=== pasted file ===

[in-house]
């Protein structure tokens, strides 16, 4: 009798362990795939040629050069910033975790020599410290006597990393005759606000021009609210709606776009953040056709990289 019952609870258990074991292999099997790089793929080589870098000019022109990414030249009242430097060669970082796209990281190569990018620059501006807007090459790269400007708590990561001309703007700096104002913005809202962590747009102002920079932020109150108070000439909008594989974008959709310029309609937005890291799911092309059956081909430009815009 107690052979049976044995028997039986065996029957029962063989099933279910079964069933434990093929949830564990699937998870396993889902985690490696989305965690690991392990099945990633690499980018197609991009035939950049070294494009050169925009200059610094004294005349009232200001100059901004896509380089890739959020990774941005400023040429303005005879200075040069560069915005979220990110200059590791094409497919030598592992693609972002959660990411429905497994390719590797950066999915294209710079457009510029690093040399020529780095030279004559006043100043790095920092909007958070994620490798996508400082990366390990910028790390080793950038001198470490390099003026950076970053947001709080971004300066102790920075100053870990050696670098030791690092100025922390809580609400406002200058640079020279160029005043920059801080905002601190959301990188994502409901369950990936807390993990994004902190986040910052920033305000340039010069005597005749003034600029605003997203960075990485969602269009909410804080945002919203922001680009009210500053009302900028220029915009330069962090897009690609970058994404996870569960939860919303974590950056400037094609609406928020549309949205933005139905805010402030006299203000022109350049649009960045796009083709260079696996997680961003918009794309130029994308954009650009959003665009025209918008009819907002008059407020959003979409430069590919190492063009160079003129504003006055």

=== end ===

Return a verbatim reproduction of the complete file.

[in-house]
């Protein structure tokens, strides 16, 4: 009798362990795939040629050069910033975790020599410290006597990393005759606000021009609210709606776009953040056709990289 019952609870258990074991292999099997790089793929080589870098000019022109990414030249009242430097060669970082796209990281190569990018620059501006807007090459790269400007708590990561001309703007700096104002913005809202962590747009102002920079932020109150108070000439909008594989974008959709310029309609937005890291799911092309059956081909430009815009 107690052979049976044995028997039986065996029957029962063989099933279910079964069933434990093929949830564990699937998870396993889902985690490696989305965690690991392990099945990633690499980018197609991009035939950049070294494009050169925009200059610094004294005349009232200001100059901004896509380089890739959020990774941005400023040429303005005879200075040069560069915005979220990110200059590791094409497919030598592992693609972002959660990411429905497994390719590797950066999915294209710079457009510029690093040399020529780095030279004559006043100043790095920092909007958070994620490798996508400082990366390990910028790390080793950038001198470490390099003026950076970053947001709080971004300066102790920075100053870990050696670098030791690092100025922390809580609400406002200058640079020279160029005043920059801080905002601190959301990188994502409901369950990936807390993990994004902190986040910052920033305000340039010069005597005749003034600029605003997203960075990485969602269009909410804080945002919203922001680009009210500053009302900028220029915009330069962090897009690609970058994404996870569960939860919303974590950056400037094609609406928020549309949205933005139905805010402030006299203000022109350049649009960045796009083709260079696996997680961003918009794309130029994308954009650009959003665009025209918008009819907002008059407020959003979409430069590919190492063009160079003129504003006055």